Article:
May 14, 2009
I interviewed Canadian critic/editor/writer John Metcalf on his love of Books and Book Collecting. The same afternoon we also talked about the process of book reviewing, whether or not the use of insult and/or invective is ever justified and if so, when. John is known as a ‘blunt’ critic; one who tells his un-sugared truths directly, who is not reticent to attack ‘with savagery’ books he feels 'insult' him. The conversation refers, among other things, to the Salon des Refuses exercise undertaken by Canadian Notes and Queries and The New Quarterly magazines, personal slights, the problem of awarding the same prizes to authors of widely varying talents, and the importance to healthy literary culture of truth-telling critics.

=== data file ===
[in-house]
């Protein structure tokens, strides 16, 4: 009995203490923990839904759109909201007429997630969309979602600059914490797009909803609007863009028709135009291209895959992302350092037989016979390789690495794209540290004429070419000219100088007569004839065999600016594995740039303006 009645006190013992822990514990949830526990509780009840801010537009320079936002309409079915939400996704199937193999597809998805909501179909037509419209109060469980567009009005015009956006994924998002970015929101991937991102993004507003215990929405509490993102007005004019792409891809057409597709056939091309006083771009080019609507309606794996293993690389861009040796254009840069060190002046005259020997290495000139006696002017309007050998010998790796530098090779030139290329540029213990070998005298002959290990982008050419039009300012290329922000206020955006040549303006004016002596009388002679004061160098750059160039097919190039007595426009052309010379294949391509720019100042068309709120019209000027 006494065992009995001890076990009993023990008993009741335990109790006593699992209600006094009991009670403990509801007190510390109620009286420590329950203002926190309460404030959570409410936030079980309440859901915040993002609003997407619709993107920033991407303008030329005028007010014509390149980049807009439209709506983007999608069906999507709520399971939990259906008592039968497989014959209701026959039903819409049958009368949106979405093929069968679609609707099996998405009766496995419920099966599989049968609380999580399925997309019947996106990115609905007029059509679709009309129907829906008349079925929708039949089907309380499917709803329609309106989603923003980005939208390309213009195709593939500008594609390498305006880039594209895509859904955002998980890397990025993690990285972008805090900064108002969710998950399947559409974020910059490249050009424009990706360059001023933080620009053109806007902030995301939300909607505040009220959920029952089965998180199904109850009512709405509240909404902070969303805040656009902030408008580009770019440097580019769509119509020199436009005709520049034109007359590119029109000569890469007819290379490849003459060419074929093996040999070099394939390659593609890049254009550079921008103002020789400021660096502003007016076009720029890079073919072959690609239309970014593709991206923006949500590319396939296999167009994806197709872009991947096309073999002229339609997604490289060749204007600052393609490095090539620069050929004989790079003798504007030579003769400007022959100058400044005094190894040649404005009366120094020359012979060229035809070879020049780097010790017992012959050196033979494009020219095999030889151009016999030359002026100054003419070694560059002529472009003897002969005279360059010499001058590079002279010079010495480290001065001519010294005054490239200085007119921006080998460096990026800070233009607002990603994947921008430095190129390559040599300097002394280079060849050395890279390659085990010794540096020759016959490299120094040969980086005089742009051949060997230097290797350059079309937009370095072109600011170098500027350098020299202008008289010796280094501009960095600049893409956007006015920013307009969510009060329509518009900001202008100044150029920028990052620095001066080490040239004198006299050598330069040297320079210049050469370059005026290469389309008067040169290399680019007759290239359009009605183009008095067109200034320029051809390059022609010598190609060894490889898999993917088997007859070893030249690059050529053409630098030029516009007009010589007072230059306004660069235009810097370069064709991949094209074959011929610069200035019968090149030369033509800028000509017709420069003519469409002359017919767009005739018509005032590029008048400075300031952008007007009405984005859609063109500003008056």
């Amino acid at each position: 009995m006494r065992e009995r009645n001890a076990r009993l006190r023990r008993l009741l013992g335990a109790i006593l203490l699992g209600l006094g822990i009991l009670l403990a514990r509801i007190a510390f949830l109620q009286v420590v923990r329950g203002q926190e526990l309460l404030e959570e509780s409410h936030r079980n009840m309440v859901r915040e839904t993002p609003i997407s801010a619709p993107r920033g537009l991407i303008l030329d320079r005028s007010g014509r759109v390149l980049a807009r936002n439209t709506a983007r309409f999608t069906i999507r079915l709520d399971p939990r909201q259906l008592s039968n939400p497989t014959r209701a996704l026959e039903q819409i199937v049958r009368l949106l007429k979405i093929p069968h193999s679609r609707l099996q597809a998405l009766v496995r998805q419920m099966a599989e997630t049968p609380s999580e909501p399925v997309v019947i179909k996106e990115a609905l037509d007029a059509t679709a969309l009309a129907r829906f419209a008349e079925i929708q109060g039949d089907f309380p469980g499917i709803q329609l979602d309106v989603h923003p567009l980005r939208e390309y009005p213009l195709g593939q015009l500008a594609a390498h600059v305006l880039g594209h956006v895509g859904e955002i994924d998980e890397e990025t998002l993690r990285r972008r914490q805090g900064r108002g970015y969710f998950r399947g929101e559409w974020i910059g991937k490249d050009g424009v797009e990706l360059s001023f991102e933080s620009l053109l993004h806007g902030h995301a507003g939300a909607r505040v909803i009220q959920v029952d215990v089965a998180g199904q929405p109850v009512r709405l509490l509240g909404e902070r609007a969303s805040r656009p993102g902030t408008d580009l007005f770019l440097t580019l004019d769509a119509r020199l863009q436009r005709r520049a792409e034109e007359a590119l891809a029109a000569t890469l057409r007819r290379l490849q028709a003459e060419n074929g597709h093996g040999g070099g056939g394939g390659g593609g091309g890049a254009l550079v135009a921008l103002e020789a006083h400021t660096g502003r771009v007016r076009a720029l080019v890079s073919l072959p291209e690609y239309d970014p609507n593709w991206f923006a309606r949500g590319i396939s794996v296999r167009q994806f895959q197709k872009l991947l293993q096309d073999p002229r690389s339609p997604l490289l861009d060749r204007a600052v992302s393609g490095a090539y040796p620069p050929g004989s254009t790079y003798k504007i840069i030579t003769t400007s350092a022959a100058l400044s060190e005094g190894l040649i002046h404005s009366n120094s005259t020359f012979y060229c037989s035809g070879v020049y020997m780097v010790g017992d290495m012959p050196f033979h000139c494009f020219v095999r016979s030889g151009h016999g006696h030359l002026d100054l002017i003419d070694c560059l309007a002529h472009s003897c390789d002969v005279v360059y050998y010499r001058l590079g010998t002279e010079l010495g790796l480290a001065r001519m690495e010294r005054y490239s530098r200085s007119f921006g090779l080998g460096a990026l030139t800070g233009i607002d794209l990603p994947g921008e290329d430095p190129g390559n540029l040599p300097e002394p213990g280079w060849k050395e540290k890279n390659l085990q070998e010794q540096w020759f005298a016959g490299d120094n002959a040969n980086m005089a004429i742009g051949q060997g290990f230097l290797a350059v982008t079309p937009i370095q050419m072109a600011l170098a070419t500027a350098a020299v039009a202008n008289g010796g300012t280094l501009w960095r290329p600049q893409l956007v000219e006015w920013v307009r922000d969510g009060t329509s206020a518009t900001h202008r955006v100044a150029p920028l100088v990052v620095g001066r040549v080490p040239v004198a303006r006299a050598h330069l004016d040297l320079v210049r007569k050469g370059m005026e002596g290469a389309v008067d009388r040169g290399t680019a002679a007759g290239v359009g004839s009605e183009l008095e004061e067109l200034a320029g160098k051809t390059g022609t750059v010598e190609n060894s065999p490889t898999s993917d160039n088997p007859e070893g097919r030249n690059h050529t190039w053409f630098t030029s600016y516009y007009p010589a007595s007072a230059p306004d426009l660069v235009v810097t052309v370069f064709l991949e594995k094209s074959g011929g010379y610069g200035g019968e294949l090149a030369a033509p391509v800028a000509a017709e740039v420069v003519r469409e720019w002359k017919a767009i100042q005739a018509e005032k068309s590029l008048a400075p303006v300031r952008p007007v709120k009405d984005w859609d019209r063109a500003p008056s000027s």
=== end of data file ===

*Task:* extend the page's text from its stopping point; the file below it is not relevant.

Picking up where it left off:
(Lengthy sentence alert): There are predictable attacks on M.G. Vassanji, Ann Marie MacDonald, and Robertson Davies here, and there is praise too for many young Canadian short story writers, but perhaps the most evident feature of this discussion is Metcalf’s anger, precipitated, I’d say, primarily by a combative dedication to serving a cause larger than himself – excellence in literature – aggravated in small part both by the perceived inability of Canadians to recognize literary greatness, and personal rejection at the hands of this country’s ‘literary establishment’ – bolstered by a natural taste for confrontation and a glee in the fighting of a good fight.